Rejsekort – a smart card which is valid for all zones of the city and all methods of public transport in Denmark. You can get this card at machines at metro and train stations, and the card itself costs 180kr and comes with 100kr in credit. The card then can be recharged if you require more credit than that.
The Copenhagen Card – this one gives you unlimited public transport throughout most of the Copenhagen, as well as free entrances to seventy-nine different attractions and museums. On top of that, the card gives you discounts to some restaurants, hotels, attractions, and more.
City Pass – while this card does not provide free entrances and discounts, it does cover all zones of the city and is considerably cheaper. It also allows you to travel using buses, trains, metro, and harbour buses as well.

Top 10 Things to See and Do in Copenhagen

Grand Day Trip around Copenhagen

If you are interested in learning a thing or two about the Danish history, this tour is just for you. The trip will take you along four important historical sites of Denmark, including the most popular castles and a cathedral. A small group of sixteen people will allow the guide to pay you plenty of personal attention.

Castles Tour from Copenhagen

This day trip will take you through some of the gorgeous castles of the North Zealand region. You will be able to see the town of Elsinore, which was made famous by Shakespeare's Hamlet. Next, you will see the Kronborg Castle, the setting of Hamlet, as well as the Fredensborg Palace which is a home of the royal family.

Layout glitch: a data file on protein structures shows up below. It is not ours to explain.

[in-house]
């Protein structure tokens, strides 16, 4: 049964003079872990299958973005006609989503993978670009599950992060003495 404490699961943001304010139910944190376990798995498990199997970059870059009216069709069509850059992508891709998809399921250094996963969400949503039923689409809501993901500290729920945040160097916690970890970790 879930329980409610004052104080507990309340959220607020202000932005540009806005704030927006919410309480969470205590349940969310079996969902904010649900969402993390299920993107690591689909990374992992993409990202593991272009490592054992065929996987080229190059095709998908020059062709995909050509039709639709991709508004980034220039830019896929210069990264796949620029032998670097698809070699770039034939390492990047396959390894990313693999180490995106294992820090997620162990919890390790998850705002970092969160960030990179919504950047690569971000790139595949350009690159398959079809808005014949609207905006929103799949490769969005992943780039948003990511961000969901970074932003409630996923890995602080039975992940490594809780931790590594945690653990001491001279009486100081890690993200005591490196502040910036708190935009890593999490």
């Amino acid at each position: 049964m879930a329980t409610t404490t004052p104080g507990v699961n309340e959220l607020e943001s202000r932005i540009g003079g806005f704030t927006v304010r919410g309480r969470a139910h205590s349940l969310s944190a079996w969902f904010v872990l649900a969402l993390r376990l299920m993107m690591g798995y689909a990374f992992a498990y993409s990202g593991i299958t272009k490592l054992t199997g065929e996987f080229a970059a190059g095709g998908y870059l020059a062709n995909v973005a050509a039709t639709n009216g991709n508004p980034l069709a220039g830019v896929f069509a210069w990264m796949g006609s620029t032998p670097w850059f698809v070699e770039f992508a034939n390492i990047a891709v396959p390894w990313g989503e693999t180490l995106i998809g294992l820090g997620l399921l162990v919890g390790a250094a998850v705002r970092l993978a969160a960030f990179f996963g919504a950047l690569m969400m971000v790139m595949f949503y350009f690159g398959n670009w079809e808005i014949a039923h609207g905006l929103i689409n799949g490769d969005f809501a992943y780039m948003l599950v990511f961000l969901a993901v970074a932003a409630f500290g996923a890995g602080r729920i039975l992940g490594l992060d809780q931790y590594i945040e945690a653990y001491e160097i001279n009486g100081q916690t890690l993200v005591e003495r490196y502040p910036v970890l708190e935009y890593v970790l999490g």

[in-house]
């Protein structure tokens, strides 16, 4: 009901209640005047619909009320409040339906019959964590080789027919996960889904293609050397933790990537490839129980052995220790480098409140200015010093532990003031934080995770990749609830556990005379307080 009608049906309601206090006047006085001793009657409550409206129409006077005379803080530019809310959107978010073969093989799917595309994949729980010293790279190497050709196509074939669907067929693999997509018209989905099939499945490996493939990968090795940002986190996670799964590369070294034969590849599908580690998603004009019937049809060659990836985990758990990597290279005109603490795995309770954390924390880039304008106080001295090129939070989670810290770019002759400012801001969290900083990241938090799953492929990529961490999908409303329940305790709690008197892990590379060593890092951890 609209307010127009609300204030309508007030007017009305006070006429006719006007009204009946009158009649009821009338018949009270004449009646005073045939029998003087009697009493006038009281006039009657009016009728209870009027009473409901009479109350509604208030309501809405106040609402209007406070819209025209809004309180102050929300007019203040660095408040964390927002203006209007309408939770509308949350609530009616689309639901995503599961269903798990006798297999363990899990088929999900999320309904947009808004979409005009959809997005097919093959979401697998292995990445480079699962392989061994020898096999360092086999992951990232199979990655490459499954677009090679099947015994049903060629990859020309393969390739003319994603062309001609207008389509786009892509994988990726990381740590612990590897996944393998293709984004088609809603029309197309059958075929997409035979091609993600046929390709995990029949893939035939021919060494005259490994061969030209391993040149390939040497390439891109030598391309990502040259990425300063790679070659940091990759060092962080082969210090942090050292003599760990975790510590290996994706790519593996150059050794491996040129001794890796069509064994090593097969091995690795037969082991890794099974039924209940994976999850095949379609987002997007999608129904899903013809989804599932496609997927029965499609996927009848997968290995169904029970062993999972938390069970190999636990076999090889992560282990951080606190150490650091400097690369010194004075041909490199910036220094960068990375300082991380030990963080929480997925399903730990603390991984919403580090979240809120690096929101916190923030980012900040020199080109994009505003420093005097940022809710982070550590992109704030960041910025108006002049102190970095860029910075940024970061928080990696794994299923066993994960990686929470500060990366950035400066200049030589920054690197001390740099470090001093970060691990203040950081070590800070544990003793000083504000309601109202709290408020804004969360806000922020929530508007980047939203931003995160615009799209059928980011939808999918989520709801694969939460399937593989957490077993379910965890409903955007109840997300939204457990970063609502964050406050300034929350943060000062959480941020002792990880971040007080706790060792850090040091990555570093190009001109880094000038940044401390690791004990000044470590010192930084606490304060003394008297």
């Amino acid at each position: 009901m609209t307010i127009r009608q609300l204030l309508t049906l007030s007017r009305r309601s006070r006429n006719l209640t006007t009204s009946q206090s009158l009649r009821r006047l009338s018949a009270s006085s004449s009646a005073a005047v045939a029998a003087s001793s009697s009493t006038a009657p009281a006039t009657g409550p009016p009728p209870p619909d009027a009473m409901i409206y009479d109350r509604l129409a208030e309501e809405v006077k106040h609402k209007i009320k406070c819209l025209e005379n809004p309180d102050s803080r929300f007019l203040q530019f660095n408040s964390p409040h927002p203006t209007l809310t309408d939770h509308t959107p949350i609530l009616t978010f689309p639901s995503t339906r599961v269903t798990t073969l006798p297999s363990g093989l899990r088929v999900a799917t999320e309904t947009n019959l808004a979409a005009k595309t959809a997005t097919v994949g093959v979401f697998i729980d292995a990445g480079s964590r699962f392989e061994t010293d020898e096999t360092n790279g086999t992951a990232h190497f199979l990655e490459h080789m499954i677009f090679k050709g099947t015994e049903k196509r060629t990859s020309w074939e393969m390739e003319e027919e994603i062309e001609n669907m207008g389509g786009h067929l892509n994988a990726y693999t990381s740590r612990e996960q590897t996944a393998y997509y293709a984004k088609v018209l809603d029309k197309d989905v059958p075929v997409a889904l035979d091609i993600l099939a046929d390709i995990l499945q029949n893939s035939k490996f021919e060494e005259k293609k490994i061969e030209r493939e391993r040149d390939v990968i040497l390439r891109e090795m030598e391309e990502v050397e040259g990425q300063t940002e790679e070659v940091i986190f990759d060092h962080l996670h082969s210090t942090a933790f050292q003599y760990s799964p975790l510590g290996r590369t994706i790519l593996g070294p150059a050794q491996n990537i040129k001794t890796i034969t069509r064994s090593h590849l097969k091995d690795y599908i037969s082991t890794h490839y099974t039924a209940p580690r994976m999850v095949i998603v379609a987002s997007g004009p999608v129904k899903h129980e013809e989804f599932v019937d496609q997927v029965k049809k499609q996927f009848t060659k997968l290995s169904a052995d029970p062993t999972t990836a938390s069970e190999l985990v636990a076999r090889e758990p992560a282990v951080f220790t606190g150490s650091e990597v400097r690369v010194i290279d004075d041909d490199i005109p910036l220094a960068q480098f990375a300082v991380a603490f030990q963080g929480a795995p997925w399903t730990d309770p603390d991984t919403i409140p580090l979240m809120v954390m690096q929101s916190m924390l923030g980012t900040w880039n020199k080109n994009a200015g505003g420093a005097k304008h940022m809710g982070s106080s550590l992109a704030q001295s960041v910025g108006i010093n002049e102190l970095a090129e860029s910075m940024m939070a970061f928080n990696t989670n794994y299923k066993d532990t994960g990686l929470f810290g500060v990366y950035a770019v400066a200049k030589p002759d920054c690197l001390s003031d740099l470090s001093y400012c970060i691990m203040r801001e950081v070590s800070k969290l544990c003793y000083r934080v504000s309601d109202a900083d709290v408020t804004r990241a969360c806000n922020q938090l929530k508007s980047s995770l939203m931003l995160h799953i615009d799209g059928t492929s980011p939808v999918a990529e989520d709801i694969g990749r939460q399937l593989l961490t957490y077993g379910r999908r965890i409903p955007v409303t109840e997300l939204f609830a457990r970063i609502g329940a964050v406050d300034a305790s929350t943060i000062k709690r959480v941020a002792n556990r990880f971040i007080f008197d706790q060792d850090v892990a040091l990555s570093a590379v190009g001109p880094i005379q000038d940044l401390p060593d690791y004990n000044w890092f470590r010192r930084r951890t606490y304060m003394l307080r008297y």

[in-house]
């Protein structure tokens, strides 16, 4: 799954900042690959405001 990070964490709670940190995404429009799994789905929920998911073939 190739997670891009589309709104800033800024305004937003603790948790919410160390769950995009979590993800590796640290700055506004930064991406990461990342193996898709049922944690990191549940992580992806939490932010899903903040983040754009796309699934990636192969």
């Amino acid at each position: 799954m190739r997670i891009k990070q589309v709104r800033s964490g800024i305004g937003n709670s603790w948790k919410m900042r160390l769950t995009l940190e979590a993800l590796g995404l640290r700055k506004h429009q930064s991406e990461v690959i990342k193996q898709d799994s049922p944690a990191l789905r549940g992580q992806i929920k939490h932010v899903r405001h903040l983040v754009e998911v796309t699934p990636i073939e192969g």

Copenhagen Hop-On Hop-Off Tour

Allowing you to freely discover the city of Copenhagen on your own, this tour provides you with plenty of buses and boats, which you can use at any time to travel from one attraction to another. The ticket is valid for two days, and, moreover, provides you with a free audio commentary regarding the sites.

Copenhagen Food Tour

This tour will provide you with an insight on Copenhagen's traditional and modern food, as it takes half-a-day to teach you the recipes. A guide who is also a chef will show you the delicacies of Danish cuisine, as you taste and prepare your own contemporary and old-fashioned treats, from cheese to smørrebrød.

Copenhagen Small Group Bike Tour

Saving you the trouble of walking on foot, this tour provides you with a free bike to travel the streets with a guide. The guide will take you along such sites as Amalienborg Palace and Kastellet fortress, as you skip the traffic of the city with a small group limited to ten people for the best, personalised experience.

Grand Walking Tour of Copenhagen